Thiamylal is widely used for procedural sedation in emergency departments (ED); however, there are limited safety data for doses of thiamylal > 5 mg/kg in children. We investigated whether intravenous thiamylal in combination with local anesthetics is safe and effective for pediatric procedural sedation in the ED and to identify the association between increasing doses thiamylal and adverse events. Between July 2004 and June 2008, 227 children who underwent procedural sedation met the inclusion criteria, including 105 males (46.3%) and 122 females (53.7%). Facial laceration was the most common indication for procedural sedation. All children received an intravenous injection of thiamylal, with a loading dose of 5 mg/kg. Eighty-one children (35.7%) received a supplemental dose of 2.5 mg/kg thiamylal because of inadequate sedation. Of these, 27 (11.9%) received a second supplemental dose of 2.5 mg/kg because of inadequate sedation. Sixty-six patients (29.1%) experienced 75 mild and self-resolving adverse events, and most of which (15/75; 20%) were drowsiness. Four (1.8%) patients experienced oxygen saturation below 96%, which was related to the supplemental dose of thiamylal (p = 0.002). No children suffered from any lasting or potentially serious complications. Our results indicate that intravenous thiamylal in combination with local anesthetic infiltration is a well tolerated for therapeutic procedures in the ED. Thiamylal offers rapid onset of sedation without compromising the patient's cardiorespiratory function during pediatric procedural sedation.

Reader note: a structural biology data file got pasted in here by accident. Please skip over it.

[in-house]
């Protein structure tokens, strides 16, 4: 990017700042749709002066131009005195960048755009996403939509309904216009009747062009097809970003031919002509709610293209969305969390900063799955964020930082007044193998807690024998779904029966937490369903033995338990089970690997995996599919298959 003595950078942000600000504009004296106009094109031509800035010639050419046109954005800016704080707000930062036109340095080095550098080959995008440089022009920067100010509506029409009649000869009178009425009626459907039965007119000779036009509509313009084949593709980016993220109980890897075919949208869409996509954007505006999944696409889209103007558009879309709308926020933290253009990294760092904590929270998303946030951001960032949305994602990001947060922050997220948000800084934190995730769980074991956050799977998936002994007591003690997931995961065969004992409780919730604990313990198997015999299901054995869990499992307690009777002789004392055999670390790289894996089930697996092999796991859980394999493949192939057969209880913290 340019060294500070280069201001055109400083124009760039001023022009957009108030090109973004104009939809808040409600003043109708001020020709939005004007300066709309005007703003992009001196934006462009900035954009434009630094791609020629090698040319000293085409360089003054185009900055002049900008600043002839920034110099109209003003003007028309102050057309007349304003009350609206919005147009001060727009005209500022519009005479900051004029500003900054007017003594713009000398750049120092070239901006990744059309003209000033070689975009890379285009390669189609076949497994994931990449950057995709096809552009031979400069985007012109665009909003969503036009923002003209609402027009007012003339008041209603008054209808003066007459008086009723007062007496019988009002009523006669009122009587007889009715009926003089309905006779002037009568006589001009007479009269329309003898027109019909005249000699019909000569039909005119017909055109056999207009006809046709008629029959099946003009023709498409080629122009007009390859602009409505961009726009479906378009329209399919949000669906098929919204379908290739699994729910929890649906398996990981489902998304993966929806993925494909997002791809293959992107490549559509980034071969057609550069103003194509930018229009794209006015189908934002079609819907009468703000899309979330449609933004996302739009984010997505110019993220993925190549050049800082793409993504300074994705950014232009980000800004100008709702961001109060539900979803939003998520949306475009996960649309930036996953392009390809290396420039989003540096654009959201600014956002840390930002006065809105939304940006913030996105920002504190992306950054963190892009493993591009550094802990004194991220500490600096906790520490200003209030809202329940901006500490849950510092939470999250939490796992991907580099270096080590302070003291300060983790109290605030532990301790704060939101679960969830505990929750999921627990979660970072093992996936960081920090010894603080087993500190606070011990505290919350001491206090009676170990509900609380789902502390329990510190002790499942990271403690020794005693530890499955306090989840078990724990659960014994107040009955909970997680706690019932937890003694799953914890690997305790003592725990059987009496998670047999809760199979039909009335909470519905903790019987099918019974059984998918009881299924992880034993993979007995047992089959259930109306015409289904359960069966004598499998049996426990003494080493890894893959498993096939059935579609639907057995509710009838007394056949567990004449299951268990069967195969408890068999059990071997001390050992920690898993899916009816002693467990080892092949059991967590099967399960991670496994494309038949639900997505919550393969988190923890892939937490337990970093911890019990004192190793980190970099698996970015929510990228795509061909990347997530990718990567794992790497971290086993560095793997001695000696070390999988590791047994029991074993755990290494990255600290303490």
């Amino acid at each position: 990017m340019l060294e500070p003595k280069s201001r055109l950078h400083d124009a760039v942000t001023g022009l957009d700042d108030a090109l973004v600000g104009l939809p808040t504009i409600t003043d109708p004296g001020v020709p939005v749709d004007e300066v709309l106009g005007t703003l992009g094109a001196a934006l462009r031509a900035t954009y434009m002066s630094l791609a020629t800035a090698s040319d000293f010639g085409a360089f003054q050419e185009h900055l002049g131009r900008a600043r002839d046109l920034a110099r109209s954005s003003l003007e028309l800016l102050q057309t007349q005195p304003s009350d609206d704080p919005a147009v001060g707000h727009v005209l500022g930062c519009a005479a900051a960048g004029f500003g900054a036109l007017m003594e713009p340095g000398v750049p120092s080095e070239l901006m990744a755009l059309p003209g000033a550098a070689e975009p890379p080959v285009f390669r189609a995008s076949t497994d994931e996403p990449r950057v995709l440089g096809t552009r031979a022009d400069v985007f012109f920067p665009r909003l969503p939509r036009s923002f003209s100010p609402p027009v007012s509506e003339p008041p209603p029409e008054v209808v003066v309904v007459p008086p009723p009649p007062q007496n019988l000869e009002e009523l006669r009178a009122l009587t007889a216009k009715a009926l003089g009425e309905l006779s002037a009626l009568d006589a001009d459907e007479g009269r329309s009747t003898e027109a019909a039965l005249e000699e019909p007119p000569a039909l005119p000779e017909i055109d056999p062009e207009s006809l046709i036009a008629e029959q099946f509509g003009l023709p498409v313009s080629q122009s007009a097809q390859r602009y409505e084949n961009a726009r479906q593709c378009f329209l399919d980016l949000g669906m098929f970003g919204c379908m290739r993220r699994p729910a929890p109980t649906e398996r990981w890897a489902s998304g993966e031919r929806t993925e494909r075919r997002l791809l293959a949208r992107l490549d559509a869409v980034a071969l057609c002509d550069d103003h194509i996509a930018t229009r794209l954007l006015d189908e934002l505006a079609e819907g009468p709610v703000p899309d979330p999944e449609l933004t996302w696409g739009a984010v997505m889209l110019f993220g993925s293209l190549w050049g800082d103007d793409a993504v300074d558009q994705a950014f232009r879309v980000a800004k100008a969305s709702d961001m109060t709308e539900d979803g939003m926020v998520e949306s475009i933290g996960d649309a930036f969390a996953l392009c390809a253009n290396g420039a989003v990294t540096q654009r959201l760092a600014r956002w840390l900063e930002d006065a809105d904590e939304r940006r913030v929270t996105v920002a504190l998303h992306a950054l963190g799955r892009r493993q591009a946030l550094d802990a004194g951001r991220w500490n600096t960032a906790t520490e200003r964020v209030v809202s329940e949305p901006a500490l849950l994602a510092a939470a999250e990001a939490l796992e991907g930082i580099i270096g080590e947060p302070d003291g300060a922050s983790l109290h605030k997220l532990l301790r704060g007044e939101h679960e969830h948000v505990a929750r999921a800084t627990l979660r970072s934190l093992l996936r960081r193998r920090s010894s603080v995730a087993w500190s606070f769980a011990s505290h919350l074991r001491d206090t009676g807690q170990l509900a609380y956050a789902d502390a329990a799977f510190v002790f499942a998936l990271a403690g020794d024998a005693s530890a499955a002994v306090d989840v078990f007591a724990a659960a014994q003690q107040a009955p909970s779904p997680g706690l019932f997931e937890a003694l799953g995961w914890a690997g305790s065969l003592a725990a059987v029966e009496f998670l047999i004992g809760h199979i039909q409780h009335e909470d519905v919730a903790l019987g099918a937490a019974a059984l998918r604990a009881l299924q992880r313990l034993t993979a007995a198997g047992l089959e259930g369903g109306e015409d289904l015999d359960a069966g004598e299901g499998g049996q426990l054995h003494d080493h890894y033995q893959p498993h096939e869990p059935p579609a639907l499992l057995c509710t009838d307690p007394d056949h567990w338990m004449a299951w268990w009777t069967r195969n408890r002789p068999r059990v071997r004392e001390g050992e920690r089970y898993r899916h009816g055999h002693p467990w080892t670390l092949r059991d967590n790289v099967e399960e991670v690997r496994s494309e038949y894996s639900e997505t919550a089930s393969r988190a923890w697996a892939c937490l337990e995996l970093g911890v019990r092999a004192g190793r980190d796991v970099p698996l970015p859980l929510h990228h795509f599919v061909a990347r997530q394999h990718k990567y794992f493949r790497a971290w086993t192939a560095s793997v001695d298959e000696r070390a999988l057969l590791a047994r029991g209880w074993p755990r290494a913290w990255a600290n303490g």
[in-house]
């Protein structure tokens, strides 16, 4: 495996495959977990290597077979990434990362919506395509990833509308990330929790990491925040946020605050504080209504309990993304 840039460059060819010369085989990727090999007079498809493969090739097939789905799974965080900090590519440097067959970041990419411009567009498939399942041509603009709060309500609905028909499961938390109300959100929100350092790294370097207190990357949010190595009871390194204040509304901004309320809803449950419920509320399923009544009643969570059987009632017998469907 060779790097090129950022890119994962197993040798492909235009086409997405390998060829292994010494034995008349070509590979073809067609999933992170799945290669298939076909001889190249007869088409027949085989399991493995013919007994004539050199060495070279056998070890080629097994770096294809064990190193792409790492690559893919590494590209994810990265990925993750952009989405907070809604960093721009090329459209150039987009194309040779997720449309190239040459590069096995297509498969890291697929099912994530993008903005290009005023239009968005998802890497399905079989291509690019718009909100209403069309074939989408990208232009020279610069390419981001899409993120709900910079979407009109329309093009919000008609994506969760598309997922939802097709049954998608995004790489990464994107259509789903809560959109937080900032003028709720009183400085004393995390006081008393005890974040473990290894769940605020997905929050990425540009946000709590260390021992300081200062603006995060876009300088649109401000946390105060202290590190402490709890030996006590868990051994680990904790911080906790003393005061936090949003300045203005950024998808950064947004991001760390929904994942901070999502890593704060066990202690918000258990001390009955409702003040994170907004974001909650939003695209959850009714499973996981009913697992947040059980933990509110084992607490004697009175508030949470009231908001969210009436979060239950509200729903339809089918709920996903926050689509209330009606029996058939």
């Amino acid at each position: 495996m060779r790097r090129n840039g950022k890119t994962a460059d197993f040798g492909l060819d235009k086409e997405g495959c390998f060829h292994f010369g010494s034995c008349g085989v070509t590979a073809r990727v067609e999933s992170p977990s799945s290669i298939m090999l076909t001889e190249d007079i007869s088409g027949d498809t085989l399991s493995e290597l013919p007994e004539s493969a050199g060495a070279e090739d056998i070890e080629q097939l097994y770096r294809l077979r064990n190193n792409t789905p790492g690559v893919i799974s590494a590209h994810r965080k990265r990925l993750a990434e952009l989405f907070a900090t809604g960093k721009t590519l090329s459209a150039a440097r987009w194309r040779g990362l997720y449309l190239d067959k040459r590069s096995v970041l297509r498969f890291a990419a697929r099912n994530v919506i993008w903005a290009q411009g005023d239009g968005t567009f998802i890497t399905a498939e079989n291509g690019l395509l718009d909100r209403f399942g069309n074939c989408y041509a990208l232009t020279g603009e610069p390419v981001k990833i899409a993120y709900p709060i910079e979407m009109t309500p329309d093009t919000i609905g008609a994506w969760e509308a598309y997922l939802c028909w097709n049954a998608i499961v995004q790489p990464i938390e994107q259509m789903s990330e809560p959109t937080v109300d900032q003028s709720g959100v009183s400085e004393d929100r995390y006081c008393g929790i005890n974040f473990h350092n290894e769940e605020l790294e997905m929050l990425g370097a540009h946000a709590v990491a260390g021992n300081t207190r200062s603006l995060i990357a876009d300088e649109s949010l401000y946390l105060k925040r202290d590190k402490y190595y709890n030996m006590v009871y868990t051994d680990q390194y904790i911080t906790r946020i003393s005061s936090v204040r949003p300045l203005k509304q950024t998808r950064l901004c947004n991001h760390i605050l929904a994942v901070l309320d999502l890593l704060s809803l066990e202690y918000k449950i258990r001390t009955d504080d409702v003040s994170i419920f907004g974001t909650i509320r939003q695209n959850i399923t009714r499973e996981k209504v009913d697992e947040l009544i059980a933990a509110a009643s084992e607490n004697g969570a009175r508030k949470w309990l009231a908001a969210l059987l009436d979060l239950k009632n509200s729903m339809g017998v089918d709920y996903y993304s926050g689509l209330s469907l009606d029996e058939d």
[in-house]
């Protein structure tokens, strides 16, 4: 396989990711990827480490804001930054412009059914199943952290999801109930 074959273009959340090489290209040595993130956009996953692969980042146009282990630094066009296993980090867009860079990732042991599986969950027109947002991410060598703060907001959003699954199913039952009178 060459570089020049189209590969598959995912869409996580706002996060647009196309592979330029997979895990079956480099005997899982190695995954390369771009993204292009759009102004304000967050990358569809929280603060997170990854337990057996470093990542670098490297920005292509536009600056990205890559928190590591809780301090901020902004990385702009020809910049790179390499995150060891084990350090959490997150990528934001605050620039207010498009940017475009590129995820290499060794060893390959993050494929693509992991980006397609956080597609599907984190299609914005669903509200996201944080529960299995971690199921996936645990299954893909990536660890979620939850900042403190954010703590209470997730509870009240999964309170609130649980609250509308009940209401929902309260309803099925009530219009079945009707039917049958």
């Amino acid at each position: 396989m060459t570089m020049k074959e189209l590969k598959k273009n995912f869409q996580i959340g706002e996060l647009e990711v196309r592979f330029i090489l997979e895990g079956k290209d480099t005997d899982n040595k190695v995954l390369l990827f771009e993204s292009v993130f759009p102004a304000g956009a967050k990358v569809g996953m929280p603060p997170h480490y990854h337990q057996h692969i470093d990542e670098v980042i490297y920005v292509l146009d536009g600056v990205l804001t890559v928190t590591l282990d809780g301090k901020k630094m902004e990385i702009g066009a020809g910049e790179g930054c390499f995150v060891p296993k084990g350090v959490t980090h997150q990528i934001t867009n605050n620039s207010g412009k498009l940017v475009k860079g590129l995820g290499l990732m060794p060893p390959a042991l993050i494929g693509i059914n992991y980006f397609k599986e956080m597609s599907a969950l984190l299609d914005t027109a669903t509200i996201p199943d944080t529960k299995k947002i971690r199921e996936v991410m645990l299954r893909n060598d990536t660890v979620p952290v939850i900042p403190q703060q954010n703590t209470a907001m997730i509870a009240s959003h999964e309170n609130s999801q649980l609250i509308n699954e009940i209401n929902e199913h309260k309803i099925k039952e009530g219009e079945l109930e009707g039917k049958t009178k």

All Science Journal Classification (ASJC) codes
- 醫藥 (全部)